Whether Moscow will be able to build on the Azerbaijani president’s recent declaration about the importance of Russia in the South Caucasus and the warmth of recent bilateral meetings between Aliyev and Russian President Vladimir Putin remains to be seen. There can be no doubt, however, that this represents a significant step forward for Moscow, which has arguably always viewed Azerbaijan as the most important country in the South Caucasus. In the oft-repeated words of one Azerbaijani wit some years ago, for Moscow in the South Caucasus, “Georgia is the road, Armenia is the tool, but Azerbaijan is the prize.” This victory is especially striking, coming at a time when many in Moscow and the West count only Russian losses in the region.

Simultaneously, Moscow is working hard to strengthen its positions in Georgia and Armenia. In Georgia, where the government is already pro-Russian, the protesters in alliance with Zourabichvili and those Russians who fled Putin’s mobilization are opposed to the Kremlin’s growing influence (RFI, May 14;, May 15). Moscow is nevertheless demonstrating its support for the pro-Russian government and mobilizing its network in Georgia for the upcoming critical elections (see EDM, March 13). Again, whether Russia’s actions will prove to be enough or, alternatively, turn out to be counterproductive and generate more popular opposition remains to be seen. Overall, the Kremlin believes it can count on its allies in Tbilisi to hold on and will do almost anything to ensure they do.

In Armenia, where the Pashinyan government remains pro-Western, Moscow is not attacking but could be covertly supporting the demonstrators whose goal is to prevent the signing of any border agreement that cedes territory now under Yerevan’s control to Azerbaijan. Such a stance is entirely consistent with Moscow’s use of the Armenian-Azerbaijani conflict as part of its own divide-and-rule approach in the South Caucasus. The Russian government is also talking to Pashinyan, having invited him to Moscow for a lengthy session with Putin. The Kremlin claims that the talks showed that the withdrawal of Russian border guards has not “changed the character of the Russian presence in Armenia.” Moscow is also insisting that any problems in bilateral relations can be resolved via diplomatic channels. Yerevan has not yet responded to this Russian description of the talks. Moscow’s characterization, however, suggests that the Kremlin still believes it has or, together with the protesters, will soon have sufficient leverage to rein in Yerevan (, May 14).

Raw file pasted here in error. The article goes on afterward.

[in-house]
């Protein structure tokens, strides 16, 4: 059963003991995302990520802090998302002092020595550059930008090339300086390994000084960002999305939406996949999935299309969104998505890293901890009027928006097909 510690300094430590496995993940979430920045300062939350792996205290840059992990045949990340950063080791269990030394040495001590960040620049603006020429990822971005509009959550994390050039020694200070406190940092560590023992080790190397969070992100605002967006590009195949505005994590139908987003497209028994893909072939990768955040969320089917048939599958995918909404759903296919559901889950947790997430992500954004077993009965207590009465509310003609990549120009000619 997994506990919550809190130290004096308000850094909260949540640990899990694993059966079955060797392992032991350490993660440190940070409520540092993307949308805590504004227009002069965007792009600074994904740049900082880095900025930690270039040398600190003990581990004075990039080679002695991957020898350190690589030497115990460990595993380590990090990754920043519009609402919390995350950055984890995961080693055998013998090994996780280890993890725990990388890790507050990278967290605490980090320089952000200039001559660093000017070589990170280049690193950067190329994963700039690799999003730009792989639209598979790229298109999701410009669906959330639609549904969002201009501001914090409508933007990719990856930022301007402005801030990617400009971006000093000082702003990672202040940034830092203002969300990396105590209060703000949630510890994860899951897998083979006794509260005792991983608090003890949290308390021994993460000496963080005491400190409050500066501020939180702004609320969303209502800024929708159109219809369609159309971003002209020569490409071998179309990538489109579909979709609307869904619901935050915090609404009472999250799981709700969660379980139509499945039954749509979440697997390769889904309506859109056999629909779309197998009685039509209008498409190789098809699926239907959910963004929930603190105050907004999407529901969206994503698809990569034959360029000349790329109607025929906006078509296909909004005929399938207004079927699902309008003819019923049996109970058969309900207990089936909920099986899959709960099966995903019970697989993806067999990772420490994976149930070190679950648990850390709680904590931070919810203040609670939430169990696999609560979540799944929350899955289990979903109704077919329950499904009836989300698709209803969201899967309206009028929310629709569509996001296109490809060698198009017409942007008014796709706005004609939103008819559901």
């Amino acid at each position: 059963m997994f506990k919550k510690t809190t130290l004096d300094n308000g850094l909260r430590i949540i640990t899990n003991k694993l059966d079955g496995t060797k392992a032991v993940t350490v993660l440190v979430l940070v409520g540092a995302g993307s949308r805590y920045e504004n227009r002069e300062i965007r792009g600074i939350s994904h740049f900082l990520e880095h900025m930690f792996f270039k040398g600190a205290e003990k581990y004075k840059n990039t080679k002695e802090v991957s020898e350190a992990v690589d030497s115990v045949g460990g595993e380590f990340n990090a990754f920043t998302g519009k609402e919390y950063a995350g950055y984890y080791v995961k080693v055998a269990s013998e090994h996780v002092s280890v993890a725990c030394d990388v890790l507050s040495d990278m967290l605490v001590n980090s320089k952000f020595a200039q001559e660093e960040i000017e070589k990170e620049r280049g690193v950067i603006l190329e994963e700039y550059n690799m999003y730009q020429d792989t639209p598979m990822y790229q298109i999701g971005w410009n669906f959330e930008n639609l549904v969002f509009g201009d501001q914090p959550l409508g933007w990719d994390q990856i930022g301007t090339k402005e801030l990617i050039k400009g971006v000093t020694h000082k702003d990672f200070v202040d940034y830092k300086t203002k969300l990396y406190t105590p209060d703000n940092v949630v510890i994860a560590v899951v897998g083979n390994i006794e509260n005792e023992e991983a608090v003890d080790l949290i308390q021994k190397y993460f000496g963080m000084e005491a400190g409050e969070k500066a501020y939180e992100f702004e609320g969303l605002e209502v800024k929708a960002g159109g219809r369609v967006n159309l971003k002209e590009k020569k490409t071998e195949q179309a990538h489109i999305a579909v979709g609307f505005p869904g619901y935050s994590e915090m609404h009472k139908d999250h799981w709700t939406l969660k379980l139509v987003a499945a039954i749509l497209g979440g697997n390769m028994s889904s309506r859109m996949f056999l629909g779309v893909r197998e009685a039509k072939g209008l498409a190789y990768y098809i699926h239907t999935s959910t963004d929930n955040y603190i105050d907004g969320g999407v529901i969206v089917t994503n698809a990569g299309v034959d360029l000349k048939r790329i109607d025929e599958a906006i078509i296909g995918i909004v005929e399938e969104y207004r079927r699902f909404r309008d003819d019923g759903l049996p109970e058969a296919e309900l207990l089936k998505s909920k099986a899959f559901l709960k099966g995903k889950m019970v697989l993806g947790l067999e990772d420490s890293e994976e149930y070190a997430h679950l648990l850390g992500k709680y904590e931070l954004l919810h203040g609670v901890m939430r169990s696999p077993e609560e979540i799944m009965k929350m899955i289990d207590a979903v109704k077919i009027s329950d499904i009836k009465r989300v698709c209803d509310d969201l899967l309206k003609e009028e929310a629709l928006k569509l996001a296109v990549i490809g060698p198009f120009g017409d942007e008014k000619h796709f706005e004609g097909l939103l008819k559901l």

This pattern of events in the South Caucasus has at least three important lessons for the West. First, it is essential to keep underlying factors in mind and not reach conclusions based on the latest developments alone. Second, it is equally important to remember that what may appear to be a defeat in one place may be the basis for a victory elsewhere. Third, it is critical to remember that there are few final victories or defeats in the geopolitics of a region as complicated as the South Caucasus. The struggle to advance the interests of one’s own country is ongoing rather than something that can be suspended, having achieved victory or defeat. 

Paul Goble

Paul Goble is a longtime specialist on ethnic and religious questions in Eurasia. Most recently, he was director of research and publications at the Azerbaijan Diplomatic Academy. Earlier, he served as vice dean for the social sciences and humanities at Audentes University in Tallinn and a senior research associate at the EuroCollege of the University of Tartu in Estonia. He has served in various capacities in the U.S. State Department, the Central Intelligence Agency and the International Broadcasting Bureau as well as at the Voice of America and Radio Free Europe/Radio Liberty and at the Carnegie Endowment for International Peace. Mr. Goble maintains the Window on Eurasia blog and can be contacted directly at [email protected] .